Retail stores have begun to stack the new bags on the shelf. Before you do pick one out, think carefully. Each year, National School Backpack Awareness Day takes place on the third Wednesday of September. Backpack Day is a great opportunity to showcase occupational therapy services in your community. In the past, AOTA has encouraged members to host backpack weighing events at local schools.
Kids may pressure you to buy trendy designs and dazzling colors, kids backpacks deserve more consideration as a practical item used every day. Decisions based on construction, usable features and safety aspects should outweigh price or fashion factors to ensure that the pack fits well and protects your child’s health. One size does not fit all. Young kids are very different and each body changes from year to year and deserves some special attention. The bottom of kids backpacks should align with the child’s lower back and not drop beyond four inches below the waistline. Shoulder strap anchor points should rest one to two inches below the top of the shoulders to avoid extra stress
Here are easy things to keep in mind while picking one out.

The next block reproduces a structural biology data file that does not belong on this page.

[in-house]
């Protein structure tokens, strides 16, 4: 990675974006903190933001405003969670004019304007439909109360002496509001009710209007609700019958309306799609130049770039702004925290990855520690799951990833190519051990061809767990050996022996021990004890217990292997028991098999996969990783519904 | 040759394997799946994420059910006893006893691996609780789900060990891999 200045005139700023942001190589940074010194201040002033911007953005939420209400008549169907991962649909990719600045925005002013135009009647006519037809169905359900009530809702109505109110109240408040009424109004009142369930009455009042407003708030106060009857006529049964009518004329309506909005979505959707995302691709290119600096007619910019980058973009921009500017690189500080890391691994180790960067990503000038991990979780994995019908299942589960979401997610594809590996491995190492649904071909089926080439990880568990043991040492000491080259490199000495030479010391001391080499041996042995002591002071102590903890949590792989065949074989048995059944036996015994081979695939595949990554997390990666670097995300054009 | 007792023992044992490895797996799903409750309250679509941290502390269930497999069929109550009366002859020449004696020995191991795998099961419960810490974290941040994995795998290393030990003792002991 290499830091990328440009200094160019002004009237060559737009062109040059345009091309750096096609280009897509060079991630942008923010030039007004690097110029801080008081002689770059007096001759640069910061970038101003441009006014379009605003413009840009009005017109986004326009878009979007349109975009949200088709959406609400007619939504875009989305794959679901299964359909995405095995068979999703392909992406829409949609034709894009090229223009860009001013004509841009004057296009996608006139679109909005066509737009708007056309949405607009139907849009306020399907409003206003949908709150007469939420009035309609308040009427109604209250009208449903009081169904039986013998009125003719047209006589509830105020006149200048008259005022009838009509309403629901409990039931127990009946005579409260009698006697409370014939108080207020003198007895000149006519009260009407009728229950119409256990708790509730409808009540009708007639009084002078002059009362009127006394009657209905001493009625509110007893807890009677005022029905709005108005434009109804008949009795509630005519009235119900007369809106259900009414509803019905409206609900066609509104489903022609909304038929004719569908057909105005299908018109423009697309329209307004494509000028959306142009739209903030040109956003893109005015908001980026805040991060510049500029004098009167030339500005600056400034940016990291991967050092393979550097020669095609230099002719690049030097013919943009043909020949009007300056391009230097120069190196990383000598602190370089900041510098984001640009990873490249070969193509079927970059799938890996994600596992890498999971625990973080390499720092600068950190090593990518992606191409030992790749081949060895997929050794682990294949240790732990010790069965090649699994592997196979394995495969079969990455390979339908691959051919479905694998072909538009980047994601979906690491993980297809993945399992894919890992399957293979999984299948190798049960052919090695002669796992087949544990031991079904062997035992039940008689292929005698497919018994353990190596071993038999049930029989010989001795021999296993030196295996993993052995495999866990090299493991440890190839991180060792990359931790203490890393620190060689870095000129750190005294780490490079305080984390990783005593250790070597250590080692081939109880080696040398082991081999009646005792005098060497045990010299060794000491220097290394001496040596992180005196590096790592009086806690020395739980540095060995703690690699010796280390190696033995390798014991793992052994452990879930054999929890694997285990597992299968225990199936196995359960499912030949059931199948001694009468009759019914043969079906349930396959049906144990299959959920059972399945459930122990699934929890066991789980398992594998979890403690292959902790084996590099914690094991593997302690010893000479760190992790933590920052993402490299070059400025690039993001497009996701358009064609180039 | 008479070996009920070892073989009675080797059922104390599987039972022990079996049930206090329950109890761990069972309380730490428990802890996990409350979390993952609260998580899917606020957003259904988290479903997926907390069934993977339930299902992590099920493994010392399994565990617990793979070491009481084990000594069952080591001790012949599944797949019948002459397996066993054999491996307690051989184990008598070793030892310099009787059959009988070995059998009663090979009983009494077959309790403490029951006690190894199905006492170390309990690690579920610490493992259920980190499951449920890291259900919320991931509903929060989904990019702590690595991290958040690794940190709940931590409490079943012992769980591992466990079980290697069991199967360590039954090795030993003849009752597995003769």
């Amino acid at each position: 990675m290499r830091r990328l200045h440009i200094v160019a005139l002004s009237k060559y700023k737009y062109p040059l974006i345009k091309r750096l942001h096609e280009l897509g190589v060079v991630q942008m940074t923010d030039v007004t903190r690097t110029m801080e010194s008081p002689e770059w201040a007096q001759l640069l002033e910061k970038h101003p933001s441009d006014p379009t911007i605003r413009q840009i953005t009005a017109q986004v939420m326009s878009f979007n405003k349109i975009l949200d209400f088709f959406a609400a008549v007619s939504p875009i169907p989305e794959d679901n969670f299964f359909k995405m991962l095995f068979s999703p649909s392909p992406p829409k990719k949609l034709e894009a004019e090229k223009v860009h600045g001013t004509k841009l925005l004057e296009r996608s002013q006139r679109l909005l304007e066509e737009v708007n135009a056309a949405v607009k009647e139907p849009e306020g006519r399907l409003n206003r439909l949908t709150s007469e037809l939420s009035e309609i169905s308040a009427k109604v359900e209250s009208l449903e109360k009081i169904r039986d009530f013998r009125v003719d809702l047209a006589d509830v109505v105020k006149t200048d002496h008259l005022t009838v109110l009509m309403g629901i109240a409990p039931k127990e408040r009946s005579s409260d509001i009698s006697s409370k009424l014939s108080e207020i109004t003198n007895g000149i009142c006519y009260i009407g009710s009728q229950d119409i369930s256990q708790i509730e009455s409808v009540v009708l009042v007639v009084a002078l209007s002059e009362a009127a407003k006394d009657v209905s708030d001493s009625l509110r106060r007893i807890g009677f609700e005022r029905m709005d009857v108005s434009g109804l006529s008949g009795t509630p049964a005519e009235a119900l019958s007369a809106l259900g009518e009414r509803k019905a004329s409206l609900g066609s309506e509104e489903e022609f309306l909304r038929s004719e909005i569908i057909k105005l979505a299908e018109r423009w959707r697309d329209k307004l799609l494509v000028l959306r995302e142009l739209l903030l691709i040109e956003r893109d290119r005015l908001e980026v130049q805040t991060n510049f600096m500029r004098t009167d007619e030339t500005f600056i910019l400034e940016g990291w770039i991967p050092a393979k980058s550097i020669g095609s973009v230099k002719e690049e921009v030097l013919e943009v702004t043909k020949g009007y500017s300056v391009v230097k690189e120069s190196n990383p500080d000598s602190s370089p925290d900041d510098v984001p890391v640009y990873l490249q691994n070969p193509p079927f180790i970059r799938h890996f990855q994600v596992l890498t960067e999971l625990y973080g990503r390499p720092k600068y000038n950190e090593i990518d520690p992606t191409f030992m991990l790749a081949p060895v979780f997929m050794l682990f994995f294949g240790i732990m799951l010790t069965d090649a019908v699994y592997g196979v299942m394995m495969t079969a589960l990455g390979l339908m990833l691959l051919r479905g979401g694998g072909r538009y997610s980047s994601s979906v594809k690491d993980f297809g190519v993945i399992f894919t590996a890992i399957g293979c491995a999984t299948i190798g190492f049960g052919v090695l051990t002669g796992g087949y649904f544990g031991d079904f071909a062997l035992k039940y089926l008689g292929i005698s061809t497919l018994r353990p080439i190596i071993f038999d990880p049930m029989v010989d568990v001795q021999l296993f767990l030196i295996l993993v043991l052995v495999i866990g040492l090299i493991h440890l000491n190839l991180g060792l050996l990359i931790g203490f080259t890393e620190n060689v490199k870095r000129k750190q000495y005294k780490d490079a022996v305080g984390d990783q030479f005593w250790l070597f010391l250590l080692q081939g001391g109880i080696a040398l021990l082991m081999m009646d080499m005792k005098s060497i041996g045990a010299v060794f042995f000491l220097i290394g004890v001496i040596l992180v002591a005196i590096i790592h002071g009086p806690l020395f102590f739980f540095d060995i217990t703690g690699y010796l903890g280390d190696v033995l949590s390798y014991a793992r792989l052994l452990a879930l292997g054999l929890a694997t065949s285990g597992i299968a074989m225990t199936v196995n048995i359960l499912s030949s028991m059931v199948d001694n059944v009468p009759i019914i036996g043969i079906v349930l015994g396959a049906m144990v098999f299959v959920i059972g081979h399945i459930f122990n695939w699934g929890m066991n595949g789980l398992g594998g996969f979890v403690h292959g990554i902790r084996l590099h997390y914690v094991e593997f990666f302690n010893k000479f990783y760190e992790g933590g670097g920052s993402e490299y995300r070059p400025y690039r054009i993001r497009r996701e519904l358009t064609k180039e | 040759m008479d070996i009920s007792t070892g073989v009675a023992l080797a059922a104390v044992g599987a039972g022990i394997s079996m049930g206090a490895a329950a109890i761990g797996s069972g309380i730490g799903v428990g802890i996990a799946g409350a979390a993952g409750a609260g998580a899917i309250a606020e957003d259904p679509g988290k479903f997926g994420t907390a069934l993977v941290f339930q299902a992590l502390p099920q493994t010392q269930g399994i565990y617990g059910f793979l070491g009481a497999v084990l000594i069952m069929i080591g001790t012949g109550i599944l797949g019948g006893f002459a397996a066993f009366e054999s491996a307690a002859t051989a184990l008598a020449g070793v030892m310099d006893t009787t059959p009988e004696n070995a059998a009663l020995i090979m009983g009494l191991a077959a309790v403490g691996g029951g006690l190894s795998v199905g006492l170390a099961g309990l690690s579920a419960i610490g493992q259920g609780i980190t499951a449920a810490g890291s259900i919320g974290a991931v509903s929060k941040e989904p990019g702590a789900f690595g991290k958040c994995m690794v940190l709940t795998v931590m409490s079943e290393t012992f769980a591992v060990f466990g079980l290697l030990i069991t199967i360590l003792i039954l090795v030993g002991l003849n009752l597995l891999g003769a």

- Never let a child carry more than 15% of his or her body weight. This means a child who weighs 100 pounds shouldn’t wear a loaded school backpack heavier than 15 pounds.
- Load heaviest items closest to the child’s back (the back of the pack).
- Arrange books and materials so they won’t slide around in the backpack.
- Check what your child carries to school and brings home. Make sure the items are necessary to the day’s activities.
- On days the backpack is too loaded, your child can hand carry a book or other item.
- If the backpack is too heavy, consider using a book bag on wheels if your child’s school allows it.
Wearing a pack:
- Both shoulder straps should always be worn. Wearing a pack slung over one shoulder can cause a child to lean to one side, curving the spine and causing pain or discomfort.
- Select a pack with well-padded shoulder straps. Shoulders and necks have many blood vessels and nerves that can cause pain and tingling in the neck, arms, and hands when too much pressure is applied.
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